HC Deb 17 July 1848 vol 100 cc510-2

wished to put a question to the noble Lord at the head of the Government, of which he had given notice on Friday last. On Thursday he had asked the hon. Gentleman the Under Secretary for the Colonies, whether an inquiry had been instituted by the Colonial Office into the management by the Hudson's Bay Company of the territories over which they exercised authority; and, if any such inquiry had been instituted, whether, pending that inquiry, it was the intention of Her Majesty's Government to make a farther grant to the company of Vancouver's Island, giving them similar powers over that island as over their other territories? To that question the hon. Gentleman replied, that the inquiry had been instituted through the instrumentality of his noble Friend the Governor General of Canada, and that that inquiry not having been considered sufficiently ample by the Colonial Office, a further inquiry had been ordered to be conducted by an officer in the Queen's service. The hon. Gentleman stated further, that negotiations had been carried on between the Government and the Hudson's Bay Company for a cession of further powers to the company, but that nothing had been as yet concluded, inasmuch as there appeared to be some hesitation on the part of the company to accede to certain demands made by the noble Lord at the head of the Colonial Office, as he (Lord Lincoln) understood, in reference to some arrangement connected with the subject of colonisation. Under these circumstances the question of which he had given notice on Friday, and which he now wished to ask the noble Lord, was, whether pending the inquiry that had been recently instituted into the mode in which the Hudson's Bay Company had governed the territories now committed to its charge, the noble Lord would undertake, on the part of the Government, that, until that report had been submitted to the Government and laid on the table of this House, that no such cession of Vancouver's Island would be made to the Hudson's Bay Company?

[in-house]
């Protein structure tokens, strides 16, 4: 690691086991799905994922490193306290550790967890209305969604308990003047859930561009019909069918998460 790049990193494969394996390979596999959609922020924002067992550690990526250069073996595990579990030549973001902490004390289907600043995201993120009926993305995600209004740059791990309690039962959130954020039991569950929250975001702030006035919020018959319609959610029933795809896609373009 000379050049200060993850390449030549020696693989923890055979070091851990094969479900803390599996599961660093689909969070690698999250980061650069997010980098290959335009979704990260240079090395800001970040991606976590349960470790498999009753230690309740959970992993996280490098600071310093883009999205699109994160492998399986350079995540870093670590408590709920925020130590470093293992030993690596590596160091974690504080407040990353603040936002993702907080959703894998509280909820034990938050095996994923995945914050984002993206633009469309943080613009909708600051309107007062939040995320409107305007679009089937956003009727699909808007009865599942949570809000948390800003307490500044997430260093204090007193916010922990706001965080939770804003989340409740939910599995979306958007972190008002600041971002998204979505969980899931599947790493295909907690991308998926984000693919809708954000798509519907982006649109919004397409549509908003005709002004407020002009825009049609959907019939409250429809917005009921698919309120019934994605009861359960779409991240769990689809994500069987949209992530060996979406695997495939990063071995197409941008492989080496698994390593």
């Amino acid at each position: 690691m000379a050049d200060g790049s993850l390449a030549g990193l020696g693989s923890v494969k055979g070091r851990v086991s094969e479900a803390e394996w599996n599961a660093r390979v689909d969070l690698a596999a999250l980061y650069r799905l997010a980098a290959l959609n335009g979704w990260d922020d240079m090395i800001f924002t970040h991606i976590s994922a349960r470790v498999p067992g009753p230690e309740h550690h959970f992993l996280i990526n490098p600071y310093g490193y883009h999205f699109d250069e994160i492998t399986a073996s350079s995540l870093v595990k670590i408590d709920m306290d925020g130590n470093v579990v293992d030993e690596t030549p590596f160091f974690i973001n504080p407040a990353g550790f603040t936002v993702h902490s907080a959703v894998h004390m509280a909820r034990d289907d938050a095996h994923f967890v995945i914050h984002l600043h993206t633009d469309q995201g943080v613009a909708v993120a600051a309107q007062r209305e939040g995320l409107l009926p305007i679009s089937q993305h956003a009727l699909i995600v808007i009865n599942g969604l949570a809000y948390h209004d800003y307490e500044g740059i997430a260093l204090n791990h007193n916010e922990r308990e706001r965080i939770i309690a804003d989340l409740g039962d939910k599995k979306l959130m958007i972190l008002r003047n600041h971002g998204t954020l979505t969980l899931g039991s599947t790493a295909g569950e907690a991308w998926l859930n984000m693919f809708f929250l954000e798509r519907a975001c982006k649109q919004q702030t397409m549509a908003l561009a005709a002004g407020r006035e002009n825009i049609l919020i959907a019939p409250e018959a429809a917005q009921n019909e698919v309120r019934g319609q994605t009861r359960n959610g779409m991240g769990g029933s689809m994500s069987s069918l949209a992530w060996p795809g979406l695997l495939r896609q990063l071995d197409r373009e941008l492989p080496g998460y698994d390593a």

said, that his hon. Friend the Under Secretary of State for the Colonies had already informed the noble Lord that the Governor General of Canada had been written to, with a view to his making further inquiry respecting the conduct of the Hudson's Bay Company. His noble Friend at the head of the Government of Canada had not made any special inquiry; but Major Crofton, who had commanded the Queen's troops in the district, had reported that in his opinion the Hudson's Bay Company were justified in their conduct, and that they were not chargeable with the alleged delinquencies of which they had been accused. In this state of affairs the Government had to consider whether or not a further and more special inquiry should be made before taking any steps with respect to Vancouver's Island. On that question his opinion—and it was also the opinion of the Government—was, that as the communication with that part of North America was so difficult—as, in fact, it could only take place twice in the year—there would, therefore, be great delay before any special inquiry could be made and reported to the Governor General of Canada, and then sent to this country; and that it was, therefore, better at once to proceed with the arrangement to be made with the Hudson's Bay Company. That arrangement, as the noble Lord seemed to understand, would imply a cession of the land of Vancouver's Island, and also of certain powers of Government, though not the same as the Hudson's Bay Company now had over their present territory. The agreement which had been made, and which was now awaiting the final answer of the Hudson's Bay Company, would be laid before Parliament; but seeing the anxiety of other parties for colonisation in Vancouver's Island, it was the opinion of his noble Friend at the head of the Colonial Office, and of the Government, that loss of time would be a serious detriment, and that it would be desirable, without waiting for any report such as the noble Lord alluded to, to proceed at once to complete the arrangement with the Hudson's Bay Company. He could not, therefore, give the pledge which the noble Lord required of him.

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